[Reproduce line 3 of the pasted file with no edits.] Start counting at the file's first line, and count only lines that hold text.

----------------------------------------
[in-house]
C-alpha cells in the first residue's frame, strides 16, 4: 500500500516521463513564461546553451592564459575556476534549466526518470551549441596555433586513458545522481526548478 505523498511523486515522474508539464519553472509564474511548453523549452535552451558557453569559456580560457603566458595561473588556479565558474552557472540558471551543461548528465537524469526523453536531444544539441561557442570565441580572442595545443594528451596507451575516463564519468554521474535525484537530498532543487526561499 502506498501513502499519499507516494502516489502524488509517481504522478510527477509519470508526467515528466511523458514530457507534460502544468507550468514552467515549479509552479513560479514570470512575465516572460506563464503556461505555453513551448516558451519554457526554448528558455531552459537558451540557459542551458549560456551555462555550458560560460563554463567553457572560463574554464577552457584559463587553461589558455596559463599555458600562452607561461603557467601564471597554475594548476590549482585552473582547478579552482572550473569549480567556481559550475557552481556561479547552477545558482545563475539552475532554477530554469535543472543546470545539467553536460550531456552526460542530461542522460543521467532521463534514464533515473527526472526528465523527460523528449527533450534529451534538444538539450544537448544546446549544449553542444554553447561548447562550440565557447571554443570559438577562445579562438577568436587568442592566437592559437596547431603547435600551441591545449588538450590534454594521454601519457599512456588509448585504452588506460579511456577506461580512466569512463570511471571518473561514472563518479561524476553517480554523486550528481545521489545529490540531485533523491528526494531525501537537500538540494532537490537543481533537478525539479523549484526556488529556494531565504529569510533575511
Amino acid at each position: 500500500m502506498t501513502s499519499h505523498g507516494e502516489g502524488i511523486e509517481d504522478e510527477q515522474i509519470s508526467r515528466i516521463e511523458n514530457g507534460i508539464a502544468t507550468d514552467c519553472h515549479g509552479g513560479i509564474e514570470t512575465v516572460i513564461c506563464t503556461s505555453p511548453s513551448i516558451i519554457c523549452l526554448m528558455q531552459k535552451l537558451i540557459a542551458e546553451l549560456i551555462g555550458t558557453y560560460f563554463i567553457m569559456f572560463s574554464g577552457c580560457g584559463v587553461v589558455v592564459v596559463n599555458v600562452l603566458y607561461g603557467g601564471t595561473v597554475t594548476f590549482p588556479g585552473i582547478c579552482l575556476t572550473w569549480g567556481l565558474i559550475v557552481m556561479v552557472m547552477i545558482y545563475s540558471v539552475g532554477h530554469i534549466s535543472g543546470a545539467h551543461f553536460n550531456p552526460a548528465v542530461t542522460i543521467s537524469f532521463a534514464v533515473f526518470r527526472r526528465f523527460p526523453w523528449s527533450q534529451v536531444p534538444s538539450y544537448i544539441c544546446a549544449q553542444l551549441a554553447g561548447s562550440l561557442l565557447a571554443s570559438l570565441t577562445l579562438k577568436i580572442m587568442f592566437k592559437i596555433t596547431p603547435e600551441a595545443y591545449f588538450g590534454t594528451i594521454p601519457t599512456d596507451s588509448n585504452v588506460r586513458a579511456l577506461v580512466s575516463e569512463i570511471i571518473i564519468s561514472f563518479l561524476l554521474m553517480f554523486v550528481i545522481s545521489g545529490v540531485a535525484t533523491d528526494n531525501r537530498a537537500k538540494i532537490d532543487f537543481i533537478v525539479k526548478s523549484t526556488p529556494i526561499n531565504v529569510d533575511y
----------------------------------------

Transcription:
Amino acid at each position: 500500500m502506498t501513502s499519499h505523498g507516494e502516489g502524488i511523486e509517481d504522478e510527477q515522474i509519470s508526467r515528466i516521463e511523458n514530457g507534460i508539464a502544468t507550468d514552467c519553472h515549479g509552479g513560479i509564474e514570470t512575465v516572460i513564461c506563464t503556461s505555453p511548453s513551448i516558451i519554457c523549452l526554448m528558455q531552459k535552451l537558451i540557459a542551458e546553451l549560456i551555462g555550458t558557453y560560460f563554463i567553457m569559456f572560463s574554464g577552457c580560457g584559463v587553461v589558455v592564459v596559463n599555458v600562452l603566458y607561461g603557467g601564471t595561473v597554475t594548476f590549482p588556479g585552473i582547478c579552482l575556476t572550473w569549480g567556481l565558474i559550475v557552481m556561479v552557472m547552477i545558482y545563475s540558471v539552475g532554477h530554469i534549466s535543472g543546470a545539467h551543461f553536460n550531456p552526460a548528465v542530461t542522460i543521467s537524469f532521463a534514464v533515473f526518470r527526472r526528465f523527460p526523453w523528449s527533450q534529451v536531444p534538444s538539450y544537448i544539441c544546446a549544449q553542444l551549441a554553447g561548447s562550440l561557442l565557447a571554443s570559438l570565441t577562445l579562438k577568436i580572442m587568442f592566437k592559437i596555433t596547431p603547435e600551441a595545443y591545449f588538450g590534454t594528451i594521454p601519457t599512456d596507451s588509448n585504452v588506460r586513458a579511456l577506461v580512466s575516463e569512463i570511471i571518473i564519468s561514472f563518479l561524476l554521474m553517480f554523486v550528481i545522481s545521489g545529490v540531485a535525484t533523491d528526494n531525501r537530498a537537500k538540494i532537490d532543487f537543481i533537478v525539479k526548478s523549484t526556488p529556494i526561499n531565504v529569510d533575511y